Tuesday, 12 May 2015

Three Canal in a Day - Monday 11th May

After a great social night in the Manor Arms when we swapped boating stories and many others we made an early start and followed Stuart and Marie through the very rural aspects of the Daw End Branch.IMG_6172

Just a short distance brought us to Longwood Junction with its charming canal side cottages and buildings where we filled up with water. This is the start of the Rushall Canal which leads onto the Tame Valley canal.1

Disaster however as the long pound below the first two locks was virtually dry. Now this pound is over a mile in length so would take some filling. Fortunately Stuart had already advised C&RT and was letting some water down to give enough depth for a central channel to take the boats on. The C& RT man arrived and let water into the pound from below the 2nd lock and after a short wait we followed Stuart down the locks and gingerly edged our way down the pound.IMG_6178

The C&RT man was at the second lock controlling the water down to the rest of the flight and let us into the the lock as we would not have been able to get to the bank. However, once we had negotiated the the next lock we found Stuart leaning at an unusual angle stuck in the next lock as the pound beyond was again virtually dry. It was again a case of let more water down and with a bit of luck he was soon afloat and able to proceed to the bottom of the flight.IMG_6183

We left Stuart there to oversee the remainder of the boats coming down and headed off in deep water at last. It had taken us over 3 hours to do 9 locks when on Friday we had done 21 in the same time.

It was interesting to see how the towing ropes from the old horse drawn boats had worn almost through the metal bridge protectors, showing how busy this canal must have been in the hay day of the coal transportation.IMG_6180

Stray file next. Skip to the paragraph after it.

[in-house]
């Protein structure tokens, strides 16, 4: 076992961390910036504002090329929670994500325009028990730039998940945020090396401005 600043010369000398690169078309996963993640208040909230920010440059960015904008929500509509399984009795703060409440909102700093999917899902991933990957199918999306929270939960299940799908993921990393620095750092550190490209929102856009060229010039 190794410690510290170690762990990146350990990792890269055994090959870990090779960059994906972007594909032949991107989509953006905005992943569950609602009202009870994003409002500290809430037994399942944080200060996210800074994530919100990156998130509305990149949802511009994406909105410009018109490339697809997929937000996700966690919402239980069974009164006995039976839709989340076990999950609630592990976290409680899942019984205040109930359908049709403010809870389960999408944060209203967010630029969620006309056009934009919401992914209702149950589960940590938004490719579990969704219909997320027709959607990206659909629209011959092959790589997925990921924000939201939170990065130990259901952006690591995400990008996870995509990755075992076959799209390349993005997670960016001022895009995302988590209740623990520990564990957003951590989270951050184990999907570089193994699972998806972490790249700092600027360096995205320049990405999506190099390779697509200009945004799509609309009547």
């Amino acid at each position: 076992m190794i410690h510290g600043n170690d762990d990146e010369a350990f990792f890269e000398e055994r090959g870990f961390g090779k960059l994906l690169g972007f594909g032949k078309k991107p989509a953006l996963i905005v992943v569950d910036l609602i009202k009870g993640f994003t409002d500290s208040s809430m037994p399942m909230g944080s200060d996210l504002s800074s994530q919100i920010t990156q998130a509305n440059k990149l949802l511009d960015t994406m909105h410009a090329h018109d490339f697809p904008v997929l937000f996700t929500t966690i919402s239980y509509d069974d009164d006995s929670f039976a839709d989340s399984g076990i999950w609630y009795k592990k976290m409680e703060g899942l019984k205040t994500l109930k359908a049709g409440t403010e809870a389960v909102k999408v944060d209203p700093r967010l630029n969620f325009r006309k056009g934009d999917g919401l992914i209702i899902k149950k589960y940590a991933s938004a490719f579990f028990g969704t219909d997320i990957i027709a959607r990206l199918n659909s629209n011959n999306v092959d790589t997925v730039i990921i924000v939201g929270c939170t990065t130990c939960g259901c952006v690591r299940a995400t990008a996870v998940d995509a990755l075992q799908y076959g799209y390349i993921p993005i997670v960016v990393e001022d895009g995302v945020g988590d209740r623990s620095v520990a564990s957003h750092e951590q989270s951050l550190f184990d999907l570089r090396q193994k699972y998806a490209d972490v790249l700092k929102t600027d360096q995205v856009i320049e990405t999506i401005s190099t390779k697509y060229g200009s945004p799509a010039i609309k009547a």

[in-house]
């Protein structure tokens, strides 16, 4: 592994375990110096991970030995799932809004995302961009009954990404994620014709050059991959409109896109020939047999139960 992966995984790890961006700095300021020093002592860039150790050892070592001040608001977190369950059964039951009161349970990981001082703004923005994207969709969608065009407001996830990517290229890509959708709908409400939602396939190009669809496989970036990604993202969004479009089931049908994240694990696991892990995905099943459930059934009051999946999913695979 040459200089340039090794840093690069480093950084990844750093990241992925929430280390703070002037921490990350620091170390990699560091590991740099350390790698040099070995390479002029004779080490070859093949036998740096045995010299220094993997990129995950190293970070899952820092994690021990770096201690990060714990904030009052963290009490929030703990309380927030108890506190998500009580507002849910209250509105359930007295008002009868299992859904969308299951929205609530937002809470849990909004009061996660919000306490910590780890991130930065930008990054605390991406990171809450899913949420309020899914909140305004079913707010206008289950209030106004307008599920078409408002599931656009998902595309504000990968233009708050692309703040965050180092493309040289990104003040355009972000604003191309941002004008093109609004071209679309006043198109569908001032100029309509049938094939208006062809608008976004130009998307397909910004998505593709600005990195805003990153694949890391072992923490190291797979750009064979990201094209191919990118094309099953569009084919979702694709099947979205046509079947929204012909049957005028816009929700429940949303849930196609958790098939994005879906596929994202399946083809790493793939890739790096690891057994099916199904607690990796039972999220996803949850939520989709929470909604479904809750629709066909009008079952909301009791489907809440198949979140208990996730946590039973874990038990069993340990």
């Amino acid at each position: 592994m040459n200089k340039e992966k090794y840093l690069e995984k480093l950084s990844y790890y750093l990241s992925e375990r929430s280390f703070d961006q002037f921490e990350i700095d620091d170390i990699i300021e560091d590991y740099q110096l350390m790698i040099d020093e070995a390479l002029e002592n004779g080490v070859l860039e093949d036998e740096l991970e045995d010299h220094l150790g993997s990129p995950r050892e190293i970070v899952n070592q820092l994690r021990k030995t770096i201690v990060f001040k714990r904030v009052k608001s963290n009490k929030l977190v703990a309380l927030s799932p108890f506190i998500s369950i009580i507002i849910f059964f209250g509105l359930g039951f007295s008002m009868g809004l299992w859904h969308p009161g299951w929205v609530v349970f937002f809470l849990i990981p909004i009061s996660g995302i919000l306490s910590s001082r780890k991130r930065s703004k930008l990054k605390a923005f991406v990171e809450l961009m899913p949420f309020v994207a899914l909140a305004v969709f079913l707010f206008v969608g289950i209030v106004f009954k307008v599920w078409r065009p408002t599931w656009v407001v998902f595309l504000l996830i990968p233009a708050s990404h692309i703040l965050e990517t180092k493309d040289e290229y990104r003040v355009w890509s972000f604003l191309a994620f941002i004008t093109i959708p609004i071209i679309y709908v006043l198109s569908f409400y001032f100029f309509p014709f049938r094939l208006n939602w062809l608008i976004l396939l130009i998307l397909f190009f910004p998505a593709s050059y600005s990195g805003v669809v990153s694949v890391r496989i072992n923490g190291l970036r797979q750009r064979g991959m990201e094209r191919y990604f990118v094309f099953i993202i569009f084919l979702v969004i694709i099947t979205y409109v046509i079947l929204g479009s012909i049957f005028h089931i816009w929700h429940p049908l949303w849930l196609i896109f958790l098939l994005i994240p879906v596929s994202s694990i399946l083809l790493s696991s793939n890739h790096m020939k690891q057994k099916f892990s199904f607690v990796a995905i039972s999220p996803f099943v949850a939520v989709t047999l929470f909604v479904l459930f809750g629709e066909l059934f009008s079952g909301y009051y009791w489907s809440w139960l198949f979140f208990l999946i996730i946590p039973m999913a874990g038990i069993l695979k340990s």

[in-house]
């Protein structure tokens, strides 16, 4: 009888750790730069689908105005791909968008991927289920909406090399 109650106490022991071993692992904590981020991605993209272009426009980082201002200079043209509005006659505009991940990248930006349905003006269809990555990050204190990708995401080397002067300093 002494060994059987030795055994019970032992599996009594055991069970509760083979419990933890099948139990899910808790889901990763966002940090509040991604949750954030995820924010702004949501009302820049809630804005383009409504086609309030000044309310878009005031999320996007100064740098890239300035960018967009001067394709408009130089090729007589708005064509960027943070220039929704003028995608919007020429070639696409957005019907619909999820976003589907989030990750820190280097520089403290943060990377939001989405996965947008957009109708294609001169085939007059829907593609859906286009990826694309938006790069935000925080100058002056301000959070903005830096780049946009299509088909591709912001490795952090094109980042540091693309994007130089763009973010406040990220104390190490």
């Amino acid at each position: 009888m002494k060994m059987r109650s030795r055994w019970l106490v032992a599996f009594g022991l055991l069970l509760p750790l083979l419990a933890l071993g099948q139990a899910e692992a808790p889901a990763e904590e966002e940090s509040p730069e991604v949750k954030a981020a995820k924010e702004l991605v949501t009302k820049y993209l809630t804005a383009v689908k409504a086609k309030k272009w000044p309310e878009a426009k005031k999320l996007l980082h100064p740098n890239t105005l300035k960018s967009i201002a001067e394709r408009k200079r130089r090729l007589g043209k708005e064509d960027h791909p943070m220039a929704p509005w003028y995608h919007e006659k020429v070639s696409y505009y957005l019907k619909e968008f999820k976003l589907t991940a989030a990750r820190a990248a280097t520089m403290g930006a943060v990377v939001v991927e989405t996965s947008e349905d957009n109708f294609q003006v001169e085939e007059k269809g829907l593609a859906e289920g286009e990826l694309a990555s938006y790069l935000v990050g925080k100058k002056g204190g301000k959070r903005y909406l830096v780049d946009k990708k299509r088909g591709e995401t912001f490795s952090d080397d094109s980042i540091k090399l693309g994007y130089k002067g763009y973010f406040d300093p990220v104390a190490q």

Today, however, the canal looks decidedly rural even though we are not far from the city. Nature has reclaimed the industrial heartland of the midlands making it a delight to travel through.2

We soon reached Rushall Junction where the Tame Valley Canal heads to Salford to the left and Ocker Hill to the right, both locations for major Power Stations of the past.3

This stretch of canal was the Motorway of its day and is 3.5 miles of virtual straight canal with a towpath either side indicating how busy the wide canal was at its peak. Most of it is open but there are still signs of the old factories which must have lined its edges in the past. We even spotted the Midland Metro passing overhead part of the new transport system for Birmingham and Wolverhampton.4

The canal passes over the lovely River Tame valley on a high aqueduct and at some parts we are level with the tops of the adjacent blocks of flats on one side and the M6 on the other.5

There is a new aqueduct which takes us over the M5 where it joins the M6 and with a strong blowing across it makes steering difficult but give spectacular  views of the motorways of today from those of the past.6

We were stunned to look in the distance and see a Church Spire with next to it a Windmill. It is in fact a Folly built in the 1980`s by Mr Humphries of Monway Building Supplies.IMG_6205

We had made good progress along the straight and were soon at Ocker Hill Junction where we made a right turn at the modern C&RT Offices and Facilities block onto the Walsall Canal.7

Roughly a mile further on we moored up at a nice paved area just after Monway Bridge and waited for the other boats to join us.8

Later that evening we had a d.i.y. BBQ and then we were treated to Stuarts daughter playing her guitar and singing the songs of our era which we could all join in with the words. Then it was time for the raffle with some great prizes which had been donated by the group and other organisations. It raised a total of £99 for the BCNS.9

As darkness came on and the warmth of the day died away we all retired to bed for a well earned rest.

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